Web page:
So during these stressful times it might help to tell ourselves that we are capable of overcoming many of the health worries that we have accepted as our lot. While we can continue to be on medication and other health regimen, it would not harm us to tell ourselves we can overcome some of the things we believe are ‘impossible’ to do. Perhaps the worst assault to our bodies (and it is something that many are guilty of) is to be on social media far into the night and then sleep in the wee hours to wake up late the next day. I don’t think there’s a more harmful routine than this. Sleep at the right time is an important healer but so is waking up early and getting that daily walk outside in the fresh cool air of the morning. And a walk is not just a walk; it is also a quiet, contemplative time that does good to our souls. I know of many that took to this routine during the last one year. Let’s not give up these good habits when the world returns to its frenzy, post the Covid fear.
There are several personal lessons we have learnt. Many shared how they learnt empathy and caring for more than just oneself and one’s immediate family or neighbours but that the empathy extended even to those in greater need of our caring concern. Friends I spoke to say they fussed less over their appearances and women friends said they didn’t think jewelry or make-up was important and that they felt liberated by this feeling that they didn’t need to invest in these extraneous things when surviving the pandemic was all we were thinking of.
And now before we know it and are prepared afresh to deal with this bigger threat, there is need to remain calm even as we do our best to follow Covid protocols ourselves and also influence others to do the same. Wearing a mask is a huge behavioral change which is always difficult to achieve but achieve we must if we have to come out on top of the second wave. The DHS has bluntly told us that if a hundred people were to suddenly need critical care the system would collapse. He is warning us to take all precautions and not to be careless with our behaviour because that is what even the educated and well-to-do are guilty of sometimes. Remember the Greenwood resort marriage celebrations?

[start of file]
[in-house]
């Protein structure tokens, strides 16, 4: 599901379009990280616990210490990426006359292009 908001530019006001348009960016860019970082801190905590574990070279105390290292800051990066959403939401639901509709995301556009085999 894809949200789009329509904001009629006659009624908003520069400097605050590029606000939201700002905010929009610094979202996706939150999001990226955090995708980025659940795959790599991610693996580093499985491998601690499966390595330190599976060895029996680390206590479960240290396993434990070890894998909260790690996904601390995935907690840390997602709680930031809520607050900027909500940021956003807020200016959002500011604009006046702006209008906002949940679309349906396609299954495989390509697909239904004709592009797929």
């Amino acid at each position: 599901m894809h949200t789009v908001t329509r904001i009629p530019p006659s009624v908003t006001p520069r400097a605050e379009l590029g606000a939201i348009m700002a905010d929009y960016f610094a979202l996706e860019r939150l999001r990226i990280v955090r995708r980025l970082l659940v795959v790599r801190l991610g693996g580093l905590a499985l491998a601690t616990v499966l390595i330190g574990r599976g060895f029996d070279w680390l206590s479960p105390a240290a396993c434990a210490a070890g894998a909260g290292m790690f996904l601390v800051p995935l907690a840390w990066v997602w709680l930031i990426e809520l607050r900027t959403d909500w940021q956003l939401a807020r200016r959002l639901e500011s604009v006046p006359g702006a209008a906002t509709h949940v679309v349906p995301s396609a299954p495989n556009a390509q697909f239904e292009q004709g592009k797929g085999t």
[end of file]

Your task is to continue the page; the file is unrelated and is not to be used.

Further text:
Not all is bad about the pandemic. Last year taught us that travel can be largely restricted and we can accomplish much through online meetings. Organisations saved money that they would have spent on their travel and on holding in-person meetings. But as far as online classes are concerned the jury is still out on what the impact on students is and the social rupture that the pandemic has caused. Families with small spaces found that they ran into each other to the point of irritation. Violence against minor girls escalated and continues even today. The newspapers are replete with reports of murder and sexual assaults of school going girls. One would have thought the pandemic would change peoples’ moral compasses but it hasn’t
The work from home was fine for some but not so good for others. We griped about poor internet connectivity but forgot those who lost their livelihoods while we still held a job that permitted us to work from home. We also took for granted those Municipal workers who are continually exposed because of the demands of their job. There are people who serve us by delivering food and groceries at our doorsteps wearing their PPEs. God bless their souls. Where would we be without this circle of selfless workers who don’t even demand much from us and who we forget to remember once we are out of the emergency drill.
This second wave must change us for the better for, human selfishness like our selfish exploitation of nature extracts a heavy cost and the pandemic could be the price we are paying.